Malebolgia

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Find a way to escape from the deepest circle of Hell.

PC Release: May 6, 2015

By Ian Coppock

Winter nights can be beautiful, but they’re also dark and cold. The hoary chill of a winter evening can exude a forbidding atmosphere (they don’t say the night is dark and full of terrors for no reason). Some game creators recognize the cold of a winter’s night and develop games that capitalize on that feeling. Some of them even add a light bit of horror on top of the wind chill, just in case said chill wasn’t isolating enough. Malebolgia is one of those games, and it also seeks to be the herald of doom.

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Malebolgia (not to be confused with last week’s Miasmata) is a third-person horror game created by Belgium-based developer Jochen Mistiaen. The game borrows heavily from Dante’s Inferno and other works, depicting Hell as a frozen wasteland instead of the stereotypical fire-and-brimstone realm of Not-Mordor(TM). Malebolgia also emphasizes themes of sin and crime, carrying that motif in everything from its lonely storyline to its intoxicating atmosphere.

Malebolgia begins when Leopold, an old European nobleman, wakes up in a dark palace. It doesn’t take long for him to realize that the palace is on the shores of an icy lake, which itself is at the very bottom of Hell. Leopold can’t remember how he ended up here, but he resolves to find a way out of the palace and, God willing, a path out of Hell. With nothing but a small torch and his trusty halberd, Leopold sets off into the solemn halls of Palace Malebolgia.

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Ah hell. No pun intended.

Leopold quickly discovers that he’s not alone; the palace is inhabited by a lively mix of demons and undead souls. The latter have rebelled against the demons for control of the palace, leaving Leopold in the middle of a war for supremacy. Some of these souls Leopold knew in the mortal world, while others have as few compunctions about trying to kill him as the demons do. Perhaps most mysteriously, Leopold keeps catching glimpses of a beautiful young woman whom he swears he’s seen before.

The only way for Leopold to get out of the palace is to fight his way through its creepy denizens. Malebolgia challenges players to take on hordes of hideous creatures and find a way out, even if that means also confronting uncomfortable truths about Leopold’s past. Malebolgia‘s dungeon gameplay closely resembles that of the Legend of Zelda series (ironic, considering that the game’s cel shaded aesthetic looks just like The Wind Waker).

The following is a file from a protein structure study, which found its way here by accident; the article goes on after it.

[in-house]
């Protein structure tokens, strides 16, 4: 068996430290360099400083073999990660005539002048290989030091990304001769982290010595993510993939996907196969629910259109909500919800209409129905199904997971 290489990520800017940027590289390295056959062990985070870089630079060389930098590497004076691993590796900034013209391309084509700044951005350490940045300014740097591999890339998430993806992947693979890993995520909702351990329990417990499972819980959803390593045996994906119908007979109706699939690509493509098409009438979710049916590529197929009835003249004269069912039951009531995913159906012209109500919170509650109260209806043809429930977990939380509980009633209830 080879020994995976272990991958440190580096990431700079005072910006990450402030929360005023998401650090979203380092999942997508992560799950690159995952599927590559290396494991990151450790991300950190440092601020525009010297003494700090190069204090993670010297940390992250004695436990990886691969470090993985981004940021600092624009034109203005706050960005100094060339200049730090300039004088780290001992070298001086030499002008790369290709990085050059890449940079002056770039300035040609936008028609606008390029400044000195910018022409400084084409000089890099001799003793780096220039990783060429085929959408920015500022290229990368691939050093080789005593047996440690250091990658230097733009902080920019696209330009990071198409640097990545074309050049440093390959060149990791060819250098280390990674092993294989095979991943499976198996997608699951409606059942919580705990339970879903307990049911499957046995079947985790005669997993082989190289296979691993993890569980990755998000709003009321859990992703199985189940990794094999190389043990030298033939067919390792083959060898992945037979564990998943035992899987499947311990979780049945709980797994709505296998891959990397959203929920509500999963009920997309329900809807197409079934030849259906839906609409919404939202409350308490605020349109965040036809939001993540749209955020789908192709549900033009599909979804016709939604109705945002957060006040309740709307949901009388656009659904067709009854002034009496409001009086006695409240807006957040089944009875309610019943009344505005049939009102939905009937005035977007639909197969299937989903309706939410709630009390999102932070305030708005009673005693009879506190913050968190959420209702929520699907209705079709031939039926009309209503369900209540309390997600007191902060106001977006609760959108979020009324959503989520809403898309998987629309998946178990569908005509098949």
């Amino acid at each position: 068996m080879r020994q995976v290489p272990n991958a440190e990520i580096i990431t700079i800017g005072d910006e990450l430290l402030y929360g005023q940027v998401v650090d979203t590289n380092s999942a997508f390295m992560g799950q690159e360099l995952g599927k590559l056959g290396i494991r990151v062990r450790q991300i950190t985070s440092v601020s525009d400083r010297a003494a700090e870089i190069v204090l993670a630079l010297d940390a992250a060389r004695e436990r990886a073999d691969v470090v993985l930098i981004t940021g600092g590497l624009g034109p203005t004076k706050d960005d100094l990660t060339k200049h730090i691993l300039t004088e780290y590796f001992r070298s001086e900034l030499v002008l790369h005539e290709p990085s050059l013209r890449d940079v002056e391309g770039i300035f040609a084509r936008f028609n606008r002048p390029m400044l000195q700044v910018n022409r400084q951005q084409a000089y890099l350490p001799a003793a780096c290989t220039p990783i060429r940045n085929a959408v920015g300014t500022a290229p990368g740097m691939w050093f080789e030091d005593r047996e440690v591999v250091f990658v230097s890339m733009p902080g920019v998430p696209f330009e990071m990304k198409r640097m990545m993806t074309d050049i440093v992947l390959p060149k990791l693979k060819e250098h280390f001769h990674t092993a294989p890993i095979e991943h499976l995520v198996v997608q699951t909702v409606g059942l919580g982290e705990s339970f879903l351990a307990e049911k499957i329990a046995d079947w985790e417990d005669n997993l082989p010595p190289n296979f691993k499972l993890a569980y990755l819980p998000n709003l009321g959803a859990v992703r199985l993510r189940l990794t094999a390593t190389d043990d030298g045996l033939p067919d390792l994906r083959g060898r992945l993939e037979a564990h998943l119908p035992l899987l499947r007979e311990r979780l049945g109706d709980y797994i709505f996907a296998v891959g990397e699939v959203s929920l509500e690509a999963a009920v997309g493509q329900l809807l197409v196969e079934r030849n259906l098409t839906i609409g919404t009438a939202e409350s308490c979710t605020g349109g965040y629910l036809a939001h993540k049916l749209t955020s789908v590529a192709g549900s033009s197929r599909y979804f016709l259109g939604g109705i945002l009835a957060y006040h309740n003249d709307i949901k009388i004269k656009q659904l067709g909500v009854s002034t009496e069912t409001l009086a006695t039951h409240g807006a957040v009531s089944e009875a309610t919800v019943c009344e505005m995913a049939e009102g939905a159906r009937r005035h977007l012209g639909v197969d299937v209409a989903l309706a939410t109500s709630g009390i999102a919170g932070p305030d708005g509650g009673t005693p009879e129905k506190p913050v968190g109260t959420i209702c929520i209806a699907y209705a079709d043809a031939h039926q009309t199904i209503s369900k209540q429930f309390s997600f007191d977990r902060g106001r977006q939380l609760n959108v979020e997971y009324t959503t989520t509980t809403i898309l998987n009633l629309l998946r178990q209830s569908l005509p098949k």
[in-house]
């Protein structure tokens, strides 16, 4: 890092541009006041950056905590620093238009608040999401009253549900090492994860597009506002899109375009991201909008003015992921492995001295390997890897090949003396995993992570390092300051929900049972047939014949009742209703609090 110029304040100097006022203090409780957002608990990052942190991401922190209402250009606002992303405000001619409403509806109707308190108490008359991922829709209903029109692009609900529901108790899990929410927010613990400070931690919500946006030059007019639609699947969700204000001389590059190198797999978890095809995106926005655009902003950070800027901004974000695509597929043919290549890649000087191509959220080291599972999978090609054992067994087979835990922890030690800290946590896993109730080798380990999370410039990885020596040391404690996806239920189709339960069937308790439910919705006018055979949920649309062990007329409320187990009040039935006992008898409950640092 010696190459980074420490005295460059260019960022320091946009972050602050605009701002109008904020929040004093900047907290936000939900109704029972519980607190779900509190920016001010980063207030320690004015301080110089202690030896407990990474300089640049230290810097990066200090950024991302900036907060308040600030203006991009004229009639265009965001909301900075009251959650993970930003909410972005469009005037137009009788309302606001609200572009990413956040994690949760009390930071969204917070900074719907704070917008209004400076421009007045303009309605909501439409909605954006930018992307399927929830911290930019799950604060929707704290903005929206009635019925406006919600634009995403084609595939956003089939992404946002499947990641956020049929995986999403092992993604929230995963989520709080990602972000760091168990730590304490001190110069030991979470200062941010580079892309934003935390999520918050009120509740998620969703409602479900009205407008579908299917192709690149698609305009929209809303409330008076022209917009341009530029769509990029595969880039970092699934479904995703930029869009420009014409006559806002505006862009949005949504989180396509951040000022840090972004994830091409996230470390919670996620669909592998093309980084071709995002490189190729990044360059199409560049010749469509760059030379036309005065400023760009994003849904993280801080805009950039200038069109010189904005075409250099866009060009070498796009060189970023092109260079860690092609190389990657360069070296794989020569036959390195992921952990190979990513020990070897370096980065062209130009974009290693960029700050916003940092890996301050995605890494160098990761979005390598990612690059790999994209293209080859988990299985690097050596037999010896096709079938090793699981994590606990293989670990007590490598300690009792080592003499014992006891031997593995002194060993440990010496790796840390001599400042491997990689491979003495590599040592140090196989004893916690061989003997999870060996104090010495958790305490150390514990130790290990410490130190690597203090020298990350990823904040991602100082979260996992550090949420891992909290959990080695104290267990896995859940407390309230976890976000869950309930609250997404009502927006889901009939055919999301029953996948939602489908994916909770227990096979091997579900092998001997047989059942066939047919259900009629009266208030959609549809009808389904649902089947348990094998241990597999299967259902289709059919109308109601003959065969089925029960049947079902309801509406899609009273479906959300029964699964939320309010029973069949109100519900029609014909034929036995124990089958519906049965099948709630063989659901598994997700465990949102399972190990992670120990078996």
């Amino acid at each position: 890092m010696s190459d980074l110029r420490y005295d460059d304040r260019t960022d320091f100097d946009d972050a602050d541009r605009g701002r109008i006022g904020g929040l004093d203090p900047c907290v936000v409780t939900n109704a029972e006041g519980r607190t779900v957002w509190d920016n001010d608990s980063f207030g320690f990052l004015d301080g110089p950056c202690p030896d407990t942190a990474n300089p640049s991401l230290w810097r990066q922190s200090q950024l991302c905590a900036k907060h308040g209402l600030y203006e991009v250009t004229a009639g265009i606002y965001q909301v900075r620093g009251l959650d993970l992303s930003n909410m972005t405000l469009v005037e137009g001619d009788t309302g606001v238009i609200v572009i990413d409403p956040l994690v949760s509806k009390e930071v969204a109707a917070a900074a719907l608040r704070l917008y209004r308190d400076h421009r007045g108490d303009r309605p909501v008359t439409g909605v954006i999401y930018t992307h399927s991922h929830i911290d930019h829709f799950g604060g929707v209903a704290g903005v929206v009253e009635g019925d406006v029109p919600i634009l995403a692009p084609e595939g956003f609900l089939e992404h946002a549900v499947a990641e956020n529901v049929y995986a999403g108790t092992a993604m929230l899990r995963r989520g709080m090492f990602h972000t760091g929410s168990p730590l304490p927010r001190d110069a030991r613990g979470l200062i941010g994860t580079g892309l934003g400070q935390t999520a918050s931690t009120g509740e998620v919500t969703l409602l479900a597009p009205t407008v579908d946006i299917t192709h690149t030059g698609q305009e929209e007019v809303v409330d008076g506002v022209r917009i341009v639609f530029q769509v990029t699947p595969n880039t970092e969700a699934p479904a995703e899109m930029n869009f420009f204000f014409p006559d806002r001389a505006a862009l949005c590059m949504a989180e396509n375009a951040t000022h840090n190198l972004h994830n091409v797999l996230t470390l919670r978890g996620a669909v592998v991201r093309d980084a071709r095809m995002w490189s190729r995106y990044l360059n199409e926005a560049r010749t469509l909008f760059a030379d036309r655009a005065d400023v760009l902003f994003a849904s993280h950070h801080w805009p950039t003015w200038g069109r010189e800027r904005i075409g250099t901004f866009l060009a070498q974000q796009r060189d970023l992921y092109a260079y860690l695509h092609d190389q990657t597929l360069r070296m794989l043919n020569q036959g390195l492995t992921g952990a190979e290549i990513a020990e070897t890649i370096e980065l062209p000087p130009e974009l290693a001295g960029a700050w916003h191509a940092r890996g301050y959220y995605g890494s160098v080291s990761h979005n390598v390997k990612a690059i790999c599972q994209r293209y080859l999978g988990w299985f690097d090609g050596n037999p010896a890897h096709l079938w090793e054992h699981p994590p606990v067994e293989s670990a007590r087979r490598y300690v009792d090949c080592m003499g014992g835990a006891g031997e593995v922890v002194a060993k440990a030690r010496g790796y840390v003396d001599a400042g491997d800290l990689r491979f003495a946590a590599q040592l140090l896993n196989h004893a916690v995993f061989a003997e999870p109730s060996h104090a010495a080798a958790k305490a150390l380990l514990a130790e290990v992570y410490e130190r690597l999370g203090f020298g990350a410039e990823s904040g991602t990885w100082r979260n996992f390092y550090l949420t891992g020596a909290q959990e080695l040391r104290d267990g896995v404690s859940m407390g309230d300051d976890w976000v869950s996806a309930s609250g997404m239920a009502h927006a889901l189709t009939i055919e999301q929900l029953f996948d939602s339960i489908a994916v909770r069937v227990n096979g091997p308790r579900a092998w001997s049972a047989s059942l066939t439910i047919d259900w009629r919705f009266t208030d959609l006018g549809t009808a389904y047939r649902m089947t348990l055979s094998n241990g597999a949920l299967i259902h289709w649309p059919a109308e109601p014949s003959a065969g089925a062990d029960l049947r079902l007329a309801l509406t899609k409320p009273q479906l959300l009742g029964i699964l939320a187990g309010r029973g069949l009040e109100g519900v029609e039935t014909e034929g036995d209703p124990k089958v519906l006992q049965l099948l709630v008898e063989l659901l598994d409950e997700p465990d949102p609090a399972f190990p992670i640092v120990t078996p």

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STRANGER DANGER!

Malebolgia‘s movement controls are fine enough, but the game stumbles out of the starting gate with some tragically clunky combat. As Leopold, players have to judge when an enemy is winding up for an attack and make sure to either dodge or parry when it happens. That sounds okay on paper, but Malebolgia‘s fighting controls are both slow and occasionally unresponsive. Leopold has a similar setup for his own fighting style, making most encounters in Malebolgia a tedious game of chicken.

Additionally, Malebolgia suffers from sparse save points. Some of the boss battles in this game are quite difficult, but the title foregoes putting checkpoints near boss rooms. Instead, players have to fight through crowds of minions or jog down long corridors as penance for having failing their last attempt at a big fight. Fortunately, most bosses can be dealt with once players memorize their attack windups. Tease an attack out of them, bounce out of the way, then launch a devastating counter-attack with the halberd.

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Huh. Apparently decapitation didn’t work the first time.

Astonishingly for a dungeon-style adventure game, Malebolgia doesn’t provide a map. Players who find a key have to remember which locked doors they might have passed and how to get back to those parts of the palace. Most of the palace’s rooms are laid out in symmetrical patterns, but the basement and a few other locations are much easier to get turned around in. Malebolgia‘s omission of basic navigation tools is… eyebrow-raising, to put it politely. It certainly doesn’t help players who have short memories.